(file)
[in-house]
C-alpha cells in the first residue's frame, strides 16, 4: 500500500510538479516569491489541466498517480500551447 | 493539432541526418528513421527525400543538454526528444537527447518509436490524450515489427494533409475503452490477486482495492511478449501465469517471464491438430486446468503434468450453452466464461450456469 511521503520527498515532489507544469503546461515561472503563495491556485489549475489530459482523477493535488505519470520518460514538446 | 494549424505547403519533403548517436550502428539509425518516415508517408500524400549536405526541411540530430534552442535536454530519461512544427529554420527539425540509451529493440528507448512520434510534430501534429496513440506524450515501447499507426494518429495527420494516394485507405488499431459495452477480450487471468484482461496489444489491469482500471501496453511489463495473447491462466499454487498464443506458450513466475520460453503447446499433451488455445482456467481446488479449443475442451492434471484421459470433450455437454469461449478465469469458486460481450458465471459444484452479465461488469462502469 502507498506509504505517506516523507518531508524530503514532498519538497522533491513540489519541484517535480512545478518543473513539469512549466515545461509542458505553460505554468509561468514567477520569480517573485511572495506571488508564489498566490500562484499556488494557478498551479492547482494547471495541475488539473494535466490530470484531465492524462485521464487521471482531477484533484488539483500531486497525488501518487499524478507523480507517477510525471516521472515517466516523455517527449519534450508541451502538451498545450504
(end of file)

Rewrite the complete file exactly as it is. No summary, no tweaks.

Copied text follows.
[in-house]
C-alpha cells in the first residue's frame, strides 16, 4: 500500500510538479516569491489541466498517480500551447 | 493539432541526418528513421527525400543538454526528444537527447518509436490524450515489427494533409475503452490477486482495492511478449501465469517471464491438430486446468503434468450453452466464461450456469 511521503520527498515532489507544469503546461515561472503563495491556485489549475489530459482523477493535488505519470520518460514538446 | 494549424505547403519533403548517436550502428539509425518516415508517408500524400549536405526541411540530430534552442535536454530519461512544427529554420527539425540509451529493440528507448512520434510534430501534429496513440506524450515501447499507426494518429495527420494516394485507405488499431459495452477480450487471468484482461496489444489491469482500471501496453511489463495473447491462466499454487498464443506458450513466475520460453503447446499433451488455445482456467481446488479449443475442451492434471484421459470433450455437454469461449478465469469458486460481450458465471459444484452479465461488469462502469 502507498506509504505517506516523507518531508524530503514532498519538497522533491513540489519541484517535480512545478518543473513539469512549466515545461509542458505553460505554468509561468514567477520569480517573485511572495506571488508564489498566490500562484499556488494557478498551479492547482494547471495541475488539473494535466490530470484531465492524462485521464487521471482531477484533484488539483500531486497525488501518487499524478507523480507517477510525471516521472515517466516523455517527449519534450508541451502538451498545450504